When you think about Marbella, immediately an image of glamour, money, celebrities, luxury cars and yachts, parties and plenty of sun, sea and sand comes to mind. As well as being one of the most important holiday destinations on the Costa del Sol, Marbella also has a beautiful and typically Andalusian old town, with narrow streets, whitewashed houses and flower-filled balconies. Today we are discovering the other side of Marbella. Would you like to join us?
Barrio Nuevo can be found just a stone’s throw from Marbella’s old town. Its origin as a suburb of the current town dates back to the 18th century, when the city experienced growth. At the time, the neighbourhood of San Francisco already existed outside the walls to the north of the town. Barrio Nuevo is laid out around several streets, which have retained their traditional atmosphere despite heavy pedestrian and vehicle traffic. Its simple limestone, tile and wooden beam houses all used to have vegetable gardens and small animal enclosures.
In years gone by Tenerías creek separated the neighbourhood from the Castle walls, but nowadays the area can be easily accessed by pedestrians who want to see centuries-old houses with colourful window boxes, the Humilladero Cross, where Ferdinand II of Aragon accepted the keys to the city from the hands of the Moors on 11 June 1485, the chapel, neighbours sharing washing lines and gossip passed from window to window above the street.
There’s a lot to see in the city if you escape the so-called “Golden Mile” connecting the city centre with Puerto Banús. Everything in general becomes more traditional and picturesque. This is the case of this neighbourhood. La Virginia is a place where you can find a traditionally Andalusian ambience with a touch of chic, with whitewashed walls, balconies overflowing with bougainvillea and geraniums, and traditional cobbled streets. It’s not a walled estate, but rather a neighbourhood full of beautiful houses, a slow pace of live and a minuscule fairytale plaza that looks like a perfect picture-postcard: a terrace for a bite to eat or a drink in the shade of whitewashed walls, flowers and aromas, the trickle of water and the tiny chapel.
Calle Guadalete, the fishermen’s neighbourhood
Overlooking the sea, beside the sea. Calle Guadalete has been the life and soul of this fishermen’s neighbourhood for generations. The Fishing Port in Marbella is just a few minutes from Plaza de los Naranjos in the old town centre, but it feels like it’s much further away.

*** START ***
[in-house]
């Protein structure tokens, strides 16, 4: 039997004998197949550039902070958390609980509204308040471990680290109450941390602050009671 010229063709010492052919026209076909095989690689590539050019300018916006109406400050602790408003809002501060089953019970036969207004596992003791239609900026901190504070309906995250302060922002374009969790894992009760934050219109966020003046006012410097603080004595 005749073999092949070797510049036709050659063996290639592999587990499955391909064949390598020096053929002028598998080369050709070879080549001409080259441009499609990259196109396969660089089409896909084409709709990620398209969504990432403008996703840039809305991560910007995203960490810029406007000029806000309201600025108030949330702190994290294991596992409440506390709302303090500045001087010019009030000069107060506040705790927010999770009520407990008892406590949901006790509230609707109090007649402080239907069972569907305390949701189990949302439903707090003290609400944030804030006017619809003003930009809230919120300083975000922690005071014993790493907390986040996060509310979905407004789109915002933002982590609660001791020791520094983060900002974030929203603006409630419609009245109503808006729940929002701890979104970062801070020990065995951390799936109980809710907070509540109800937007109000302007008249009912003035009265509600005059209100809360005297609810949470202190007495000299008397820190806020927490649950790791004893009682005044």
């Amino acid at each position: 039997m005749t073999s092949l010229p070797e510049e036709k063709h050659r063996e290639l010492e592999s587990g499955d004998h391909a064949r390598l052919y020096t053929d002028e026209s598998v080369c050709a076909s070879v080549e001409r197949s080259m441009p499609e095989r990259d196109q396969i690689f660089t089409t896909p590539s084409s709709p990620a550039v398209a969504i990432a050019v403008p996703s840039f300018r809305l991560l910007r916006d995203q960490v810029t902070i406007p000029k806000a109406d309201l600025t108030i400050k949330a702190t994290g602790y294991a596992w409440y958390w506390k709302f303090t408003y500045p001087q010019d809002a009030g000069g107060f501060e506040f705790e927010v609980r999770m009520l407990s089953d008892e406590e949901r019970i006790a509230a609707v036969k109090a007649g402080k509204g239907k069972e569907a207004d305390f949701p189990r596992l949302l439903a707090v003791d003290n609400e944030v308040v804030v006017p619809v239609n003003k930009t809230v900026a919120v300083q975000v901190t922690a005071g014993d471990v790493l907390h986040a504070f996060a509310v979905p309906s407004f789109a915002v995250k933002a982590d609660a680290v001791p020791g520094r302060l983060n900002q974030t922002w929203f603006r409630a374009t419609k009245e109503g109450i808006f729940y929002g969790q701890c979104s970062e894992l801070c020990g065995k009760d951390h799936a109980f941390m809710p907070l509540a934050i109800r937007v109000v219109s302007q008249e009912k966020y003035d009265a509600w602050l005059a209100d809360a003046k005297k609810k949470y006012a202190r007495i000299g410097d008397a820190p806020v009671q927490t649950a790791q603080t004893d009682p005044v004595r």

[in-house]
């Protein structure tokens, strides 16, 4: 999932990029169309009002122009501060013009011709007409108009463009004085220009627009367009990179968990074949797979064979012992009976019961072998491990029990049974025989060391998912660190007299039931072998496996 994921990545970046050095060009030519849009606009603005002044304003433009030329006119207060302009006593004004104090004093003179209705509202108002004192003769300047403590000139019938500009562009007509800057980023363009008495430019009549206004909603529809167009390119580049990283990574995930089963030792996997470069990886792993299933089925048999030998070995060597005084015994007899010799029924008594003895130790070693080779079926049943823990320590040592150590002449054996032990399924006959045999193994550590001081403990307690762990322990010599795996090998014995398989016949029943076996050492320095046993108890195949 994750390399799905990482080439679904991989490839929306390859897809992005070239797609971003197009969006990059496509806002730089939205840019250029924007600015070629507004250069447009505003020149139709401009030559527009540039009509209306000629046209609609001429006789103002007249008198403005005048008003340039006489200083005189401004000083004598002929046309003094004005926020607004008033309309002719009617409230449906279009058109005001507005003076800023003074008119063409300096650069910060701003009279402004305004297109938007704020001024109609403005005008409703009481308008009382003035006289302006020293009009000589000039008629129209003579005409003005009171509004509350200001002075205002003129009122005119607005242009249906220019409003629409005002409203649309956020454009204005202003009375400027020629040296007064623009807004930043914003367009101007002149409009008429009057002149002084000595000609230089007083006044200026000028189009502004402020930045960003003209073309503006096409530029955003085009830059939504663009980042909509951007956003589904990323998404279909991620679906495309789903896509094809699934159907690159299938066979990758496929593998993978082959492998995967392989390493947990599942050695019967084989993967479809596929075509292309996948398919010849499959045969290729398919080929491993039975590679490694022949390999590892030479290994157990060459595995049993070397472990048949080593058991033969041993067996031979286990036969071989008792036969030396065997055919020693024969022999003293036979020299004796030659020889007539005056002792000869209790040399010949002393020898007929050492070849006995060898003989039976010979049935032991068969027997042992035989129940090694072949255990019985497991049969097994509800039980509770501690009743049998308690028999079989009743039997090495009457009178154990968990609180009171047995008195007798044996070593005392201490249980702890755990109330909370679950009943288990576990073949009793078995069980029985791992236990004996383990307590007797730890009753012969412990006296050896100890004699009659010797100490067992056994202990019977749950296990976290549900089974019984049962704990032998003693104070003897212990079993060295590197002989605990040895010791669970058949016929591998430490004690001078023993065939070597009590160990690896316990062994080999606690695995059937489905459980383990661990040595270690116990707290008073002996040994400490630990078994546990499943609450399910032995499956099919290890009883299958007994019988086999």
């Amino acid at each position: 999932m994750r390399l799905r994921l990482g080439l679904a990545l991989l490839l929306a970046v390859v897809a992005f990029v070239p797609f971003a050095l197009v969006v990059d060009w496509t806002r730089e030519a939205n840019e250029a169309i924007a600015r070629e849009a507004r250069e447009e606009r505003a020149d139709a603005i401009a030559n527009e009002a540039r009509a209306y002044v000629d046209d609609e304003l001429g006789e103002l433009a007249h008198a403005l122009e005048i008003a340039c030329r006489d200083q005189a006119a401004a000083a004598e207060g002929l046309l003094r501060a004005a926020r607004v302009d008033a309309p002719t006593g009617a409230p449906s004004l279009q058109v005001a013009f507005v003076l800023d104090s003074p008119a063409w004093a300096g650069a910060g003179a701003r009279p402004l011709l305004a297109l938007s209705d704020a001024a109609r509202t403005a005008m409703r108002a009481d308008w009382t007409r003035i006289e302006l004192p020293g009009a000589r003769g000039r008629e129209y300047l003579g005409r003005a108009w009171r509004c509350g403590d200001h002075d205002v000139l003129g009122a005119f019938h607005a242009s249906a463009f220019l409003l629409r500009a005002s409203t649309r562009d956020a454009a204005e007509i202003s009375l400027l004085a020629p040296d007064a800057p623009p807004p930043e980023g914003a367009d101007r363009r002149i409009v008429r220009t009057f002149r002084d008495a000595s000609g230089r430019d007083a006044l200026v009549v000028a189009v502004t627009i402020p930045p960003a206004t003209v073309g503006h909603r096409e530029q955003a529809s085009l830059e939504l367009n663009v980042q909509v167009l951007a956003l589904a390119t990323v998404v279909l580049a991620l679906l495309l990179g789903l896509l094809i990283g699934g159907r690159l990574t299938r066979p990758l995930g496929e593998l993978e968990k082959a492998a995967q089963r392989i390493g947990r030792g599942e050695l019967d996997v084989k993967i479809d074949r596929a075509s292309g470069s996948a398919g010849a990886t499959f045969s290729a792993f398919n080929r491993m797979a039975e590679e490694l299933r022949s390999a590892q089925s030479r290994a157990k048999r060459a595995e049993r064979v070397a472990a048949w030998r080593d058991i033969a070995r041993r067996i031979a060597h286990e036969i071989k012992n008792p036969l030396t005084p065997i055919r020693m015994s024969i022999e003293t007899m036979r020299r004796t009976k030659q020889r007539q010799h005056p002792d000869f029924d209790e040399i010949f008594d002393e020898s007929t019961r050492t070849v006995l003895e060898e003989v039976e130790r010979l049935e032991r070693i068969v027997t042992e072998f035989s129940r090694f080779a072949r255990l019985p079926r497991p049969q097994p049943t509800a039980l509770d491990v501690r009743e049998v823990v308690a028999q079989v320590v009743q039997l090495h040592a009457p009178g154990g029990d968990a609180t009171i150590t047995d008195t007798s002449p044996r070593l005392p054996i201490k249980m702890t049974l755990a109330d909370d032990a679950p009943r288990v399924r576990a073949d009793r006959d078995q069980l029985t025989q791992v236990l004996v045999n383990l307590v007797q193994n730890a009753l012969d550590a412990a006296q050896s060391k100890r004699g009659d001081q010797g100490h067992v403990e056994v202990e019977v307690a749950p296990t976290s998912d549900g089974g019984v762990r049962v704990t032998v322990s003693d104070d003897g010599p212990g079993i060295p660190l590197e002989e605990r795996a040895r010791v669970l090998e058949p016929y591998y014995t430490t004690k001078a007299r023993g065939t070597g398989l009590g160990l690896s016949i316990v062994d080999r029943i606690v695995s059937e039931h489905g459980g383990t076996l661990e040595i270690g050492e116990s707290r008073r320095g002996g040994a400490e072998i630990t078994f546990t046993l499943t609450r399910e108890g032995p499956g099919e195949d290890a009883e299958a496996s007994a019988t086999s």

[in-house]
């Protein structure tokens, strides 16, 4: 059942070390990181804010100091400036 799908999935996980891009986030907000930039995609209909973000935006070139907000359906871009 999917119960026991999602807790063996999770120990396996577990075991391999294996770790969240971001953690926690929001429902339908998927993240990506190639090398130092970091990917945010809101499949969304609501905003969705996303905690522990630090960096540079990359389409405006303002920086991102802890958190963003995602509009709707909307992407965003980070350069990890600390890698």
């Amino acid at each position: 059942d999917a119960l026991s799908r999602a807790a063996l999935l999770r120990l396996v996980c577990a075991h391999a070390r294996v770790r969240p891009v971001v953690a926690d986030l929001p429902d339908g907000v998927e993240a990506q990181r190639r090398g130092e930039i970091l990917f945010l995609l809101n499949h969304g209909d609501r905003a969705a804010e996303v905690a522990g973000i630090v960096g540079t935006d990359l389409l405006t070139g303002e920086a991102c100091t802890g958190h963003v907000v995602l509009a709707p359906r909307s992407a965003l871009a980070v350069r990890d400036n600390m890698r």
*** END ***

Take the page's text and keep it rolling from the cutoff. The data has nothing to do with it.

The small white houses, many of which have been turned into restaurants and beach bars where the freshest fish in the city can be enjoyed, overlook the port facilities and Bajadilla beach. Their doors are always open, clothes dry above sunny pavements and windowboxes overflow with colour. We highly recommend a stroll to the edge of the neighbourhood, through the port and along the breakwater, from where you can enjoy amazing views of Marbella from the sea.
The fortifications around the old town, dating back to the 4th century, are known in the city as El Castillo. They were enlarged in the 14th century during the Nasrid dynasty, when they took on great strategic and defensive value. Only one tower of the old Citadel built on the highest part of the walls, at the north-east corner, can still be seen, although a lot of the walls themselves are still standing. A large restored section can be found in San Bernabé Plaza, opposite Encarnación Church, where some remains of Roman capitals used as building materials can be discovered.
When it comes to Marbella’s beaches, it is worth emphasising that unspoilt nature can still be found along a part of the area’s coastline. An example of this is Cabopino Beach, one of the best nudist beaches in Spain and among the best kept in the Málaga region, precisely because it is located in a sand dune reserve.
A conserved and protected example of what the entire Malaga coastline used to be like. Vegetation is well suited to resist the burning year-round sunshine and lack of water, as well as the continuous onslaught of the wind. We highly recommend a visit to Torre de los Ladrones, which has been declared a Place of Cultural Interest.
JUST TAKE A STROLL AND DISCOVER…
These are those who never put down their maps and make a beeline for the Walls, Encarnación Church and Plaza del Santo Cristo, but the best way to enjoy the old town is to loose yourself in its maze of streets without worrying about where you’re going. Take a stroll and enjoy the relaxed atmosphere and charming nooks and crannies. Make sure you don’t forget your camera!
Stalls and shops alternate with bars and restaurants; a proper Marbella old town experience involves pausing to browse boutiques and gift shops, but sampling tapas is the best thing of all: an evening tapas tour of the bars on calle San Lázaro as the lights come on in the evening is priceless.
It’s impossible to decide what to do and see in Marbella’s old town centre; the best recommendation that we can give you is to get out there and enjoy it.